Smithfield Foods to contest OSHA citation
Four employees died, 1.3K employees contracted COVID during April outbreak at South Dakota plant
Smithfield Foods Inc. intends to contest a citation from the U.S. Labor Department stating that Smithfield failed to protect workers during an April outbreak at its Sioux Falls, South Dakota, plant, where approximately 1,300 workers contracted COVID-19 and four employees died.
The Labor Department’s Occupational Safety and Health Administration (OSHA) proposed fining the world’s largest pork processor the maximum amount under the law, $13,494, for “failing to provide a workplace free from recognized hazards that can cause death or serious harm.”
“This OSHA citation is wholly without merit and we plan to contest it,” Keira Lombardo, Smithfield Foods executive vice president for corporate affairs and compliance, said in a statement issued Tuesday. “After an investigation that spanned many months and encompassed the review of over 20,000 pages of documents and 60 interviews, OSHA has issued only a singular citation under its catchall ‘general duty clause’ for conditions that existed on and prior to March 23, 2020. This is notable because OSHA did not issue guidelines for the meatpacking industry until April 26, 2020. Despite this fact, we figured it out on our own.”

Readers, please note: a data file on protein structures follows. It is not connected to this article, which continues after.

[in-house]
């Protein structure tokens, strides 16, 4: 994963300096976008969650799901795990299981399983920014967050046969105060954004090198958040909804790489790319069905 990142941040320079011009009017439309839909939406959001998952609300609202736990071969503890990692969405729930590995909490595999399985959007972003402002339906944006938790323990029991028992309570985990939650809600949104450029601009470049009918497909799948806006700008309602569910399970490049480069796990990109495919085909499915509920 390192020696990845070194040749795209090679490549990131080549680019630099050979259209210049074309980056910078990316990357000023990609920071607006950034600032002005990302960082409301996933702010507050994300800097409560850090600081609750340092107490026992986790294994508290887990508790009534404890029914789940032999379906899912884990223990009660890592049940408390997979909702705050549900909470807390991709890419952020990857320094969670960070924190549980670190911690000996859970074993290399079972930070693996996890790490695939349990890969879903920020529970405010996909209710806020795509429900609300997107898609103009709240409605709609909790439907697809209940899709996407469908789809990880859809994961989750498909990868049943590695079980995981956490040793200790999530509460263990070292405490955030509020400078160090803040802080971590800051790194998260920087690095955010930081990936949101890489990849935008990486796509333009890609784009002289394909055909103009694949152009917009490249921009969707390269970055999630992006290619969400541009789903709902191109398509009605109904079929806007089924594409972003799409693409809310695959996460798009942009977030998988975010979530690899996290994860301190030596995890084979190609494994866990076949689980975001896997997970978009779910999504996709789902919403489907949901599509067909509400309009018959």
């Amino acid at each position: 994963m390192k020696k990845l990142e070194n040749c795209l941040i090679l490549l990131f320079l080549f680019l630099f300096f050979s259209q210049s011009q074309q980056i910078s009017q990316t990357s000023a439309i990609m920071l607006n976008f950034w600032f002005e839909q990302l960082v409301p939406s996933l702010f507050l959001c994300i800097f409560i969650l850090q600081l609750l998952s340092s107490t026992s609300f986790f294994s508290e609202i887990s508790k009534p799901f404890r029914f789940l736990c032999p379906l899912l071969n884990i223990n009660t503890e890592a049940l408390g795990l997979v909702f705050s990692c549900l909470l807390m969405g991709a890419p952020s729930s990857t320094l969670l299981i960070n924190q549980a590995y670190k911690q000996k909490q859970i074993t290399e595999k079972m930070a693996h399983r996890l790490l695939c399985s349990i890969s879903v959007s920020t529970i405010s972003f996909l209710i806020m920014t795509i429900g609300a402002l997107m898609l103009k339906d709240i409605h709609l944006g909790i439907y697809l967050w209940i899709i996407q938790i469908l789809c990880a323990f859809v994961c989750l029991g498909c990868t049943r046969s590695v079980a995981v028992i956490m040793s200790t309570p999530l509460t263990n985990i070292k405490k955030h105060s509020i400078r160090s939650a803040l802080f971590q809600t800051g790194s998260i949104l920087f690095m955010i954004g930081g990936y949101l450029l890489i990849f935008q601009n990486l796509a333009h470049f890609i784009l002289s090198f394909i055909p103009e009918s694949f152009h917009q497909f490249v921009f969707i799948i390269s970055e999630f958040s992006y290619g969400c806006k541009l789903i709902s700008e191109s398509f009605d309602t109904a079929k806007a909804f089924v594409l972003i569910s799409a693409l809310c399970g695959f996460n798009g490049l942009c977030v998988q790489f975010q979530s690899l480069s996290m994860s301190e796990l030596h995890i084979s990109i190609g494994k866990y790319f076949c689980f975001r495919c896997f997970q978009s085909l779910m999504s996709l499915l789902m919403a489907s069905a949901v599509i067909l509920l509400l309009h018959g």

The OSHA citation said that Smithfield employees worked close together and were exposed to the virus. OSHA, in conjunction with the Centers for Disease Control and Prevention, also in April issued issued joint guidelines to meat processing plants, aimed at protecting factory workers from contracting COVID-19.
“We took extraordinary measures on our own initiative to keep our employees as healthy and safe as possible so that we could fulfill our obligation to the American people to maintain the food supply,” Lombardo said. “We incurred incremental expenses related to COVID-19 totaling $350 million during the second quarter alone. Ironically, OSHA then used what we had done as a model for its April 26 guidance.”
Smithfield Foods temporarily closed the South Dakota plant in April after cases surged among employees, which the company says was due to a spike in local cases.
“The fact is that the Sioux Falls community experienced an early spike in COVID-19 cases, which impacted our plant. We responded immediately, consulting with CDC, South Dakota Department of Health, USDA and many others,” Lombardo said. “We also simultaneously and repeatedly urged OSHA to commit the time and resources to visit our operations in March and April. They did not do so. … More than anything, the outcome of OSHA’s comprehensive, full court press investigation of our Sioux Falls … facility validates the aggressive and comprehensive manner in which we have protected the health and safety of our employees amid the pandemic.”
Based in Smithfield, agriculture giant Smithfield Foods was founded in 1936 and employs more than 40,000 people in the U.S.